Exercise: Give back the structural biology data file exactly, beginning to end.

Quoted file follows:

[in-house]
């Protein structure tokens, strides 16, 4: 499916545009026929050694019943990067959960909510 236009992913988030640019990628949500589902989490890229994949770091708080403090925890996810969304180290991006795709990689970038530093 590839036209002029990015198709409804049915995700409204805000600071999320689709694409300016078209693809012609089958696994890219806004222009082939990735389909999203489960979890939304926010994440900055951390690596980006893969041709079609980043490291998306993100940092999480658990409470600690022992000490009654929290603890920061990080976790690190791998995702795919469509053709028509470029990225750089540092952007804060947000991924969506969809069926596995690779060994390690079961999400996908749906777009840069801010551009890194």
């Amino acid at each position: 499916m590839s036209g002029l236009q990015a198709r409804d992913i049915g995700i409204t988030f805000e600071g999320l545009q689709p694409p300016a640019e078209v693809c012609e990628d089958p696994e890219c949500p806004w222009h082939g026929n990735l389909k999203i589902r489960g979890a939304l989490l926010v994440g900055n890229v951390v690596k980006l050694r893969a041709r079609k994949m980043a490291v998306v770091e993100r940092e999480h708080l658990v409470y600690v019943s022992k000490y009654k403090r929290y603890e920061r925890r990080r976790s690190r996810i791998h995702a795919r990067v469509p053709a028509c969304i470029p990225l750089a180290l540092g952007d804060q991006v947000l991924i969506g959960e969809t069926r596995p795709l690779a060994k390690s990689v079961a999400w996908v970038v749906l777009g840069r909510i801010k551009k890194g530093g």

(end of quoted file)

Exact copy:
[in-house]
């Protein structure tokens, strides 16, 4: 499916545009026929050694019943990067959960909510 236009992913988030640019990628949500589902989490890229994949770091708080403090925890996810969304180290991006795709990689970038530093 590839036209002029990015198709409804049915995700409204805000600071999320689709694409300016078209693809012609089958696994890219806004222009082939990735389909999203489960979890939304926010994440900055951390690596980006893969041709079609980043490291998306993100940092999480658990409470600690022992000490009654929290603890920061990080976790690190791998995702795919469509053709028509470029990225750089540092952007804060947000991924969506969809069926596995690779060994390690079961999400996908749906777009840069801010551009890194």
């Amino acid at each position: 499916m590839s036209g002029l236009q990015a198709r409804d992913i049915g995700i409204t988030f805000e600071g999320l545009q689709p694409p300016a640019e078209v693809c012609e990628d089958p696994e890219c949500p806004w222009h082939g026929n990735l389909k999203i589902r489960g979890a939304l989490l926010v994440g900055n890229v951390v690596k980006l050694r893969a041709r079609k994949m980043a490291v998306v770091e993100r940092e999480h708080l658990v409470y600690v019943s022992k000490y009654k403090r929290y603890e920061r925890r990080r976790s690190r996810i791998h995702a795919r990067v469509p053709a028509c969304i470029p990225l750089a180290l540092g952007d804060q991006v947000l991924i969506g959960e969809t069926r596995p795709l690779a060994k390690s990689v079961a999400w996908v970038v749906l777009g840069r909510i801010k551009k890194g530093g």